BY Brandon Voss
December 04 2009 7:55 AM ET
Echoing the controversial statements gay directors Todd Holland and Don Roos made earlier this year, Rupert Everett recently advised gay actors to stay in the closet, saying, “The fact is that you could not be, and still cannot be, a 25-year-old homosexual trying to make it in the ... film business.” As a former 25-year-old homosexual who hasn’t done much film work since Queer as Folk, do you think he’s right?
I’ve never really tried very hard to be a part of the film industry, so I don’t know if he’s right or not. Queer as Folk was a fluke, and then I just went back to theater. I’ve been significantly more satisfied with the work I’ve been doing since Queer as Folk ended. It’s been almost all theater, but that was my mostly my intention, so I’m doing what I always wanted to do.
But do you feel like your coming-out has hindered your career in any way?
I don’t know what decisions are being made behind closed doors in casting sessions or what people think of me, so I don’t know what kind of difference it would’ve made or what kind of career I would have now if I hadn’t come out. I just know that not coming out was something I wasn’t capable of doing. I don’t regret it. The one thing that’s been frustrating for me is that coming out has forced me to have to talk about my private life, which is something that I have no interest talking about in general. I don’t feel like actors should ever be obligated to open up about that. I want to be out because it’s important to me socially and politically, but at the same time I don’t think it’s anybody’s business who I sleep with.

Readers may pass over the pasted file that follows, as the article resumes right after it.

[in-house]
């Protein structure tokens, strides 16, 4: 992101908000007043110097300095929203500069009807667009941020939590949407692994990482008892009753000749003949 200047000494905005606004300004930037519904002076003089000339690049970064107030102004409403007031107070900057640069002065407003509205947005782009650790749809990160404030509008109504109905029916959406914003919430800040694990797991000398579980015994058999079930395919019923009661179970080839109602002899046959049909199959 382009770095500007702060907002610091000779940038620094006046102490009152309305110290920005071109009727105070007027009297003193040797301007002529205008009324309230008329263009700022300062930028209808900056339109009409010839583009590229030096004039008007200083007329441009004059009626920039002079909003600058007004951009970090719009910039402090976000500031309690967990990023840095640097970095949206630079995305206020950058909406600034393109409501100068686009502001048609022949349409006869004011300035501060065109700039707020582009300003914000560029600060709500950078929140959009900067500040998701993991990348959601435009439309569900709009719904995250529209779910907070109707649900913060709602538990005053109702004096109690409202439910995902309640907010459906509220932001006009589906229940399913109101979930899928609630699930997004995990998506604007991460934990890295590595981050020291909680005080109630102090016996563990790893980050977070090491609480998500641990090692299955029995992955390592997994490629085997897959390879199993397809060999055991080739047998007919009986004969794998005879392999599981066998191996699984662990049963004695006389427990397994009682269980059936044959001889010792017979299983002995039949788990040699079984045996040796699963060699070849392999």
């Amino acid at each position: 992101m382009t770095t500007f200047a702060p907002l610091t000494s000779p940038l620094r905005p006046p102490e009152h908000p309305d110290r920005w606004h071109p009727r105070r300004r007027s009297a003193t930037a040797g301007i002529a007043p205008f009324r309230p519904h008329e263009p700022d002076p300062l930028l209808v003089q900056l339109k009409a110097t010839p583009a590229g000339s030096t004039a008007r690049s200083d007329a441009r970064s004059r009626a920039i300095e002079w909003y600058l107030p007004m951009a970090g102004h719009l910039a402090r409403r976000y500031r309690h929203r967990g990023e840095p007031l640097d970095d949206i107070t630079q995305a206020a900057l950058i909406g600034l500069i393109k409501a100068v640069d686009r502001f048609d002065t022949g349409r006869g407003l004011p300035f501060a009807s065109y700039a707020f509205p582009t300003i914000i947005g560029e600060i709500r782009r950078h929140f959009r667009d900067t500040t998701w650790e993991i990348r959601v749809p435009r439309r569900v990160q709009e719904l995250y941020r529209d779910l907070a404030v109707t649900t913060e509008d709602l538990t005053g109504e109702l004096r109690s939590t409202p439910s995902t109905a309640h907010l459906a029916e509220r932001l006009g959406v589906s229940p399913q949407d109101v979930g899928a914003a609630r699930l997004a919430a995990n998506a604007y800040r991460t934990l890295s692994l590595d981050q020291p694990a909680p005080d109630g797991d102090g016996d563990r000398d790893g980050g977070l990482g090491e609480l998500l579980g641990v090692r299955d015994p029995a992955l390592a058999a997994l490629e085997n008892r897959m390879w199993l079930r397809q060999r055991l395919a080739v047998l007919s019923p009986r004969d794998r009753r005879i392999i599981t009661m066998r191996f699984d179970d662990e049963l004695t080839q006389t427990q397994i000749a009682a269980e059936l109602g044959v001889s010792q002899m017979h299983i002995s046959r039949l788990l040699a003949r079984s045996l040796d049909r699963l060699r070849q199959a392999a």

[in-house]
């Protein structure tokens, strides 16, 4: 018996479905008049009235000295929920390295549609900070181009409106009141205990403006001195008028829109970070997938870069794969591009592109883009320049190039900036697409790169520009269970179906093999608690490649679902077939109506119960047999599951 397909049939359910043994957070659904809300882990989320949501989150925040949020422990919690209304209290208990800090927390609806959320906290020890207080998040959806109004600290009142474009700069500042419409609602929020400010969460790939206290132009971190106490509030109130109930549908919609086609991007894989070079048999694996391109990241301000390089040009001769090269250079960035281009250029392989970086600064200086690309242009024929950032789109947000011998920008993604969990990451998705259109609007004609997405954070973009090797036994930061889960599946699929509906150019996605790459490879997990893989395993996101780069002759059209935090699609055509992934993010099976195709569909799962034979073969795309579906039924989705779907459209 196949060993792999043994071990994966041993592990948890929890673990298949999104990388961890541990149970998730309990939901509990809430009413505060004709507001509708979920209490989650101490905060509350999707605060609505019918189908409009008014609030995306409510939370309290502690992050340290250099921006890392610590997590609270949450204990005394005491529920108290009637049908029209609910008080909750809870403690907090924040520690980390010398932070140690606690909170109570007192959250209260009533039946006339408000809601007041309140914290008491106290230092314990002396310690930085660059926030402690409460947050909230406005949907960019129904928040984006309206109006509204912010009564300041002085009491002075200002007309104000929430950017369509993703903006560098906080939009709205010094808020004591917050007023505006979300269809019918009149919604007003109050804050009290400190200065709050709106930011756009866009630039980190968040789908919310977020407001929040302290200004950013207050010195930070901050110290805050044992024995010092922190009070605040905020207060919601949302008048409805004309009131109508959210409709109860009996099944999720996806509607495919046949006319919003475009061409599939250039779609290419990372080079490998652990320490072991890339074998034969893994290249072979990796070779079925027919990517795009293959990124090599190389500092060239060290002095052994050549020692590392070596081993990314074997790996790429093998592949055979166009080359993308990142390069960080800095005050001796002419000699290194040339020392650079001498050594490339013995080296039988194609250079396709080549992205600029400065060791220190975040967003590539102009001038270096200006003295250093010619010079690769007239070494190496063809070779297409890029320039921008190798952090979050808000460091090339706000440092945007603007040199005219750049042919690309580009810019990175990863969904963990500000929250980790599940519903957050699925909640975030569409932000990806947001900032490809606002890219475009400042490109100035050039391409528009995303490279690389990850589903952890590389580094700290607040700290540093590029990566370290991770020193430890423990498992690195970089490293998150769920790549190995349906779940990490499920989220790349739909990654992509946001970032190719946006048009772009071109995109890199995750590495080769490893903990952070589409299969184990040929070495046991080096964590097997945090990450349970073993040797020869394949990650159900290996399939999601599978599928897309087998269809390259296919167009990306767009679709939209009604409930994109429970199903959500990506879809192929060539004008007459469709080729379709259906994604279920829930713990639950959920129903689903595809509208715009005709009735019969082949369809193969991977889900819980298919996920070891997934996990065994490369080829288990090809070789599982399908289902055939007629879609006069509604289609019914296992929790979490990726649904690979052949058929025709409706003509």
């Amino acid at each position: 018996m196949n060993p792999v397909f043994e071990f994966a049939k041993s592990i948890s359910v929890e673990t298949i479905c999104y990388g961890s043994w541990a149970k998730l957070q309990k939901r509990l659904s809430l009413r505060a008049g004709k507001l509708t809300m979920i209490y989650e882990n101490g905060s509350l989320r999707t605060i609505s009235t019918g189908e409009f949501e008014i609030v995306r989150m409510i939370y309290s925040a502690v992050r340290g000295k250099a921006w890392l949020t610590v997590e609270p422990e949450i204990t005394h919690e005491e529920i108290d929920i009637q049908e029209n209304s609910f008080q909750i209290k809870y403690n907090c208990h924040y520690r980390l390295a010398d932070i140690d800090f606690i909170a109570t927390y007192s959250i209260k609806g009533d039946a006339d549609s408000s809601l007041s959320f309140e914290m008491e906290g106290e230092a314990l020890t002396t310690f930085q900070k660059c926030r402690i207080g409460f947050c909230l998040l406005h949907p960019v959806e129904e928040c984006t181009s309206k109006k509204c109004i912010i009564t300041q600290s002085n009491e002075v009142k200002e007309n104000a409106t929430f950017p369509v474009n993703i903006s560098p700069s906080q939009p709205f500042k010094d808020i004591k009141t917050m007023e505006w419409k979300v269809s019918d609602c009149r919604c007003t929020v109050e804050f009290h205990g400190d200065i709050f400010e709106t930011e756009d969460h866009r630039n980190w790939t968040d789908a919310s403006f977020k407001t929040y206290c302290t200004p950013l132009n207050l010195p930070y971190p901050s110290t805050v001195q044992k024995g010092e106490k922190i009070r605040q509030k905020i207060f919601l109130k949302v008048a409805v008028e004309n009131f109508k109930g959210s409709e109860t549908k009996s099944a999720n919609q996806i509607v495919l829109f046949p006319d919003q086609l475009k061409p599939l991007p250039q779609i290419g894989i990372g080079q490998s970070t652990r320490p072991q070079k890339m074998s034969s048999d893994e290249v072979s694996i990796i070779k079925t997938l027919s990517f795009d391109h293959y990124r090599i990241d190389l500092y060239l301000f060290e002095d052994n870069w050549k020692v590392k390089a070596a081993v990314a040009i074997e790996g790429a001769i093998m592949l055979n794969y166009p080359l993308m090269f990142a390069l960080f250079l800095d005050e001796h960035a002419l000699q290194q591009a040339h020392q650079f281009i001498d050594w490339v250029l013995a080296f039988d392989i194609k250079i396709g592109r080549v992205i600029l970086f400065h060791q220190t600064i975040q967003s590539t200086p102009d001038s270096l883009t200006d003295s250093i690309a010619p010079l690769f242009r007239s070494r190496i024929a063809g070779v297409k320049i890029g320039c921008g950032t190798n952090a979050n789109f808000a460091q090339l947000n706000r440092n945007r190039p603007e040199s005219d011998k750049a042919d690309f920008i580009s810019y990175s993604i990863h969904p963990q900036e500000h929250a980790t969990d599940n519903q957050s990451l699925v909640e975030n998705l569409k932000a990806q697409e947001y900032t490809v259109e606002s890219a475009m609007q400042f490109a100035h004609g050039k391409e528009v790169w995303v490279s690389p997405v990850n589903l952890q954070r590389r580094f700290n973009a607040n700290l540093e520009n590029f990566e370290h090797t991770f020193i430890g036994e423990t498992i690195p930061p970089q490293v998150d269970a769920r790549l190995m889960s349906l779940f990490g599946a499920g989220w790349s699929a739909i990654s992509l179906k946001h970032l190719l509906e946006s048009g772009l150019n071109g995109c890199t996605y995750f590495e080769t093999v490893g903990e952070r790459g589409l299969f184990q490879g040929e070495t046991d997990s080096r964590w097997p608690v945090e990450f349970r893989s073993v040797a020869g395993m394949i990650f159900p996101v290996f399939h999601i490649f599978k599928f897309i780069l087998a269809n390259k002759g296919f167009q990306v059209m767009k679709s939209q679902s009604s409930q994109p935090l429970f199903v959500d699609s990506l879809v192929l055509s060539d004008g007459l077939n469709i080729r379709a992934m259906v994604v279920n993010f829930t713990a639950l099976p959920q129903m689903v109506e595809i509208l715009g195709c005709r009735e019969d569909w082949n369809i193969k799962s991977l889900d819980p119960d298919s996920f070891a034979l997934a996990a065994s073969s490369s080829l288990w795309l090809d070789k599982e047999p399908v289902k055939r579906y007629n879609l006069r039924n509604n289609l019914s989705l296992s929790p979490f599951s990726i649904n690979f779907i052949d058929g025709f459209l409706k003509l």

Then it must have been strange when New York magazine put you on the cover of its 2002 “Gay Issue” and labeled you “The Post-Gay Gay Icon.” What did that mean to you?
At the time — and I was feeling this a lot when I was doing Queer as Folk — I was frustrated with how much ghettoizing there was of the gay community: The “us versus them” mentality as far as gays and straights. So I sort of understood the idea of “post-gay” as being beyond labels of sexuality.
A recent Newsweek article claimed that effeminate gay characters on television shows like Glee, Ugly Betty, Entourage, Modern Family, and True Blood might actually be hurting rather than helping the LGBT community. What do you think of the representation of gays on TV today?
I don’t watch all those shows, so I don’t really know who the characters are, but just the fact that they’re out there is important. Maybe adults can’t use them as a political tool in some way, but I know — and this was important to me when I was doing Queer as Folk — that any kind of visibility is a comfort when you’re 14 and living in the middle of nowhere. Now it’s easy to find two boys kissing on TV, so at least you don’t have to go to a weird video store to search for an old Merchant-Ivory movie.
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